And if they don't believe me, and sometimes–you know, I think my friend from Minto used the   word suspicious before–people be suspicious about  politicians. And I understand that. But the paramedics themselves are out there saying that this is important and we need to act on the Toews report. And not to be overly political, but the member himself, the member from River Heights said that in this House not long ago, that he chastised the former government for not acting on the Toews report, not acting quickly on it.
      So I get it, that there's a political issue, and the member wants to raise it, and that's his job. I'm not being critical of that. I spent a lot of years in opposition. I get what the role is and I admire him for the work that he does in that.
      But in an overall view, on an overall picture, when it comes to the EMS review and what's happening in Westman, we do believe that this is   better for the communities as a whole. The paramedics believe it, the evidence shows it and we hope to prove it out as we hire more paramedics and people see their level of service not just maintained but enhanced.
Mr. Gerrard: The issue of Grandview–yes, I know that the people in Grandview have put forward a strong argument that it would be advantageous to have extra paramedics positioned in Grandview and that that would serve that region very well and I just welcome the minister's approach, using evidence, because I think that there is substantive evidence which would suggest that Grandview would be the strategic place to post ambulances and that's something that we can follow up on.
Telemedicine
Mr. Gerrard:      One of the things which was pointed out when I was in Grandview recently was that the situation of telemedicine, which they have in Grandview, could be improved if there was more access to specialists in Winnipeg when the specialists were needed for helping physicians in Grandview, and I wonder what the minister is doing in terms of working with specialists in Winnipeg to get more access for people in rural areas like Grandview–it really applies to the  whole of the province–to access to specialists, because this would clearly be a positive thing and it would enable some reduction, for example, in the number of people who have to travel to Winnipeg, because if you have immediate access by physicians to specialists through telehealth in places like Grandview, you're able to get things solved without necessarily having to have people come into Winnipeg.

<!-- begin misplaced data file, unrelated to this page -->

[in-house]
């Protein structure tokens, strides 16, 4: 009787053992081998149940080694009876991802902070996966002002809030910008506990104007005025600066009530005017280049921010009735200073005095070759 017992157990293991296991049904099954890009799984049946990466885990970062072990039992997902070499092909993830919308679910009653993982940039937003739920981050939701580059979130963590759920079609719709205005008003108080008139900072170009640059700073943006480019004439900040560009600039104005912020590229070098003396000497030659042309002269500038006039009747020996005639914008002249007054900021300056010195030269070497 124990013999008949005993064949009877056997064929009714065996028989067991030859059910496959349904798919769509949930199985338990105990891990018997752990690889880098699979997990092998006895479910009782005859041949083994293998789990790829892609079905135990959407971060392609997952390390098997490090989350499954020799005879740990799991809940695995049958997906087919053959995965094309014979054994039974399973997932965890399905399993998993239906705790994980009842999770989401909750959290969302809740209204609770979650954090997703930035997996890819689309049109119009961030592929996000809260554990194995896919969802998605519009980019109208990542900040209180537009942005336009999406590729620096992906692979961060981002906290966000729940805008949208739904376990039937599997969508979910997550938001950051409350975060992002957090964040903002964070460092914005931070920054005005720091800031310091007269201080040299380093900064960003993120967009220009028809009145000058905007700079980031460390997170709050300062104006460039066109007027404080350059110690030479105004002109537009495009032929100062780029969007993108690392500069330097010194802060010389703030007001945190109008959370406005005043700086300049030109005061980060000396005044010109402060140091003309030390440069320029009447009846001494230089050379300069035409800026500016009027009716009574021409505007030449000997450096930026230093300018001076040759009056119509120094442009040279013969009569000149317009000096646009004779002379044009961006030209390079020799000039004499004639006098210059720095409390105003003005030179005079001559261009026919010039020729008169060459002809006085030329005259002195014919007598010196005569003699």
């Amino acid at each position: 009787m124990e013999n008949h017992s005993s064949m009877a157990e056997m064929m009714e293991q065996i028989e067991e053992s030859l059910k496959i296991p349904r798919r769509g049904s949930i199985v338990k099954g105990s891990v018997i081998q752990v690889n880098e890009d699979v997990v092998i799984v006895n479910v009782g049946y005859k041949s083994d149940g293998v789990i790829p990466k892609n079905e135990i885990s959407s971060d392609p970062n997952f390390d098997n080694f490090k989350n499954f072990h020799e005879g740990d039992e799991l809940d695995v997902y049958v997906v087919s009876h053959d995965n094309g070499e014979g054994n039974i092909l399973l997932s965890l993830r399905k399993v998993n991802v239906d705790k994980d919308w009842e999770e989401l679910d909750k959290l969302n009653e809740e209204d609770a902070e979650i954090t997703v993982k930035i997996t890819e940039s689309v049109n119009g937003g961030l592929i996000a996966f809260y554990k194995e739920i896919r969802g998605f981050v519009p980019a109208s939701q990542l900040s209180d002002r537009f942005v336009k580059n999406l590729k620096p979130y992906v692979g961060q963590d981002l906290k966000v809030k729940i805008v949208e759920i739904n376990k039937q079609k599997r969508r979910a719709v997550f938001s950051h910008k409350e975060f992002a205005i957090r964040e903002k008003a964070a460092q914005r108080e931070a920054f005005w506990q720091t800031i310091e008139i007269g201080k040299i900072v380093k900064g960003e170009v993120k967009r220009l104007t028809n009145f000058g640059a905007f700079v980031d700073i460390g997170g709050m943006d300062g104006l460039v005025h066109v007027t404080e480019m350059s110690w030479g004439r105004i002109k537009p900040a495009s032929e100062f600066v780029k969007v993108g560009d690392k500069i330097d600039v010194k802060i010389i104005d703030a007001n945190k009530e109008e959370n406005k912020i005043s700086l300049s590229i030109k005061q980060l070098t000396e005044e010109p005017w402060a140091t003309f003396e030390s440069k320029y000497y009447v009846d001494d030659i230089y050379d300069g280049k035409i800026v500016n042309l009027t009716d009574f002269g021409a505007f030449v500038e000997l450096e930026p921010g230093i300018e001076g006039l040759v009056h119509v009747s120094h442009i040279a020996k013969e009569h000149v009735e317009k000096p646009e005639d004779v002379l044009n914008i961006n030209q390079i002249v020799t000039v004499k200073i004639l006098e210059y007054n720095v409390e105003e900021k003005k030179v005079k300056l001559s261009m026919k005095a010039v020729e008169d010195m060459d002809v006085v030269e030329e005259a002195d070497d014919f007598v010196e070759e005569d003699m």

So I'm interested in the minister's comments on that.
Mr. Goertzen: I mean, I think it's one of the issues, you know, that will be tackled somewhat by Shared Health, and it's one of the reasons why Shared Health, which is now a two‑year‑old infant–a two‑day‑old infant, sorry, having officially started that upon April 1st. I don't want to heap too many expectations on them yet, but, certainly, I know that that is one of the things that they're looking at more broadly in terms of, you know, how can we co‑ordinate services well through the province. They're examining that from a rural perspective in particular.
      There was some discussion about that within the wait times task force as well, but I do think that that's part of the work that'll be looked at.
      You know, we've had success when you look at rural Manitoba in having teams of doctors sometimes do a bit of a rotation in certain areas. That's worked well. I think that we've seen doctors, emergency room doctors, come down from Churchill and work at HSC at times for relatively short periods of time but to keep their skillset up, and the issue of telemedicine is one where I think we could probably do more work in and more advancement, but I do think that that's something that Shared Health, as a relatively new entity, will be well equipped to look at, to break down some of those barriers that exist between regions.
      Now, regions will deliver their own services that they're mandated to do individually, but I do think that there can be more sharing of some of that  expertise when we have an entity dedicated, as   Shared Health is, to looking at some of these   province–problems from a province‑wide perspective.
Mr. Gerrard: I'll complete this tomorrow but give the minister an alert. I'll be asking about the situation of a doctor for Snow Lake.
Mr. Goertzen: I thank the member for the heads up. If he wants to let me know what he'll answering–asking in question period, I'll give him 10 more seconds to provide that too.
Mr. Gerrard: Tomorrow one of my colleagues has a question for question period.
Mr. Chairperson: The hour being 5 p.m., committee rise.